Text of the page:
Google threatens to withdraw from Australia to avoid paying content publishers





It's a first. Alphabet has threatened Australia to block the use of the Google search engine if the Australian government persists in forcing the California giant to pay media for their content, as provided for in a bill.


Google and Facebook, with its news feed, are the only targets

by this 'binding code of conduct', currently under consideration by the Australian government and Parliament. Millions of dollars in violation penalties are at stake.

 

 

 

 

 

 

Remote showdown between Google and Canberra


The Californian company is threatening to block its famous search engine throughout Australia if the country does not modify its plan to force certain online platforms to pay

content editors.


This Friday, January 22, the CEO of Google Australia, Mel Silva, said during a hearing in the Australian Senate that the project as it is today constitutes 'the worst case scenario'. As a result, if it were to be adopted, Google would immediately suspend its search engine in the country. 'If this version of the code became law, it would leave us no choice but to suspend Google Search in Australia,' she said, according to AFP.


To which the Australian Prime Minister responded immediately, firmly. 'We are not responding to threats,' Scott Morrison told The Associated Press. “Australia makes its own rules for the things that can be done in Australia. They are made in our Parliament. They are made by our government. And that's how it works in Australia. '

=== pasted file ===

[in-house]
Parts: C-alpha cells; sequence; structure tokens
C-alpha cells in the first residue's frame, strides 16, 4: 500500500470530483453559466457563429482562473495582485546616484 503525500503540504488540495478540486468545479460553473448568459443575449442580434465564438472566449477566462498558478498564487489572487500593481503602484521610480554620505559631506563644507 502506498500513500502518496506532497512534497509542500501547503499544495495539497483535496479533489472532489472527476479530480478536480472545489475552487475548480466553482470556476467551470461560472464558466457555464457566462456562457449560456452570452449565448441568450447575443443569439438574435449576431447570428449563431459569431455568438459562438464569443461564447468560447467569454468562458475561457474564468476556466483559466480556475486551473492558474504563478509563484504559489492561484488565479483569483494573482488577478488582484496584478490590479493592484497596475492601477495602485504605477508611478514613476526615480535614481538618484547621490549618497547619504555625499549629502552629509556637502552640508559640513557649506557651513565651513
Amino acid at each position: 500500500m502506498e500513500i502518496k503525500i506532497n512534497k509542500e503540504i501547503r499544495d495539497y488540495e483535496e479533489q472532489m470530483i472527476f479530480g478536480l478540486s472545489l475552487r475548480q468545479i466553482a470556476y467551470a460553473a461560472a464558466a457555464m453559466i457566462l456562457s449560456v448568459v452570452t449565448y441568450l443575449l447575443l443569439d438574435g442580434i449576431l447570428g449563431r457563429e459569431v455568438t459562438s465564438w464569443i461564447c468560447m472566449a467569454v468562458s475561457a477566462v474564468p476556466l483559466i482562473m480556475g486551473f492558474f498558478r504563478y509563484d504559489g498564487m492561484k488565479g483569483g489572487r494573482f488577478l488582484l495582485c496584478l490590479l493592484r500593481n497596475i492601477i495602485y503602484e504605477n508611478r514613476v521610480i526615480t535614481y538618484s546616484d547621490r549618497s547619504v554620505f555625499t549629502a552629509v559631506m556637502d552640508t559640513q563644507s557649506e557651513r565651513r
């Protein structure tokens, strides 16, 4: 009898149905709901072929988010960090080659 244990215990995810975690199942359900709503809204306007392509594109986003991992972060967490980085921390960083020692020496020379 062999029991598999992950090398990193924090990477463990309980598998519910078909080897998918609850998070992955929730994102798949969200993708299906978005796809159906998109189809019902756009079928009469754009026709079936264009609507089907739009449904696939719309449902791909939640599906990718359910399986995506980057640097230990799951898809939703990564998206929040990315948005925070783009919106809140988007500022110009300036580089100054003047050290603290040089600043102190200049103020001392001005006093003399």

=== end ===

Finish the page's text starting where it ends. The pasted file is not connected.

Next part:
Exchanges observed all over the world


This project only targets Facebook and Google. The goal is that

two tech giants pay press groups, whether public or private, for the recovery of their content. Mel Silva insisted, in his press release, on the fact that Google wanted to support the media and suggested changes, in particular with regard to possible remuneration via Google News.


Facebook strongly rejected the code, saying content from Australian media would be rejected from the newsfeed if the code

entered into force as it stood. 'The vast majority of people who use Facebook could continue to do so, but we would no longer be able to deliver news,' Simon Milner, a senior Facebook official, told Australia's Senate.

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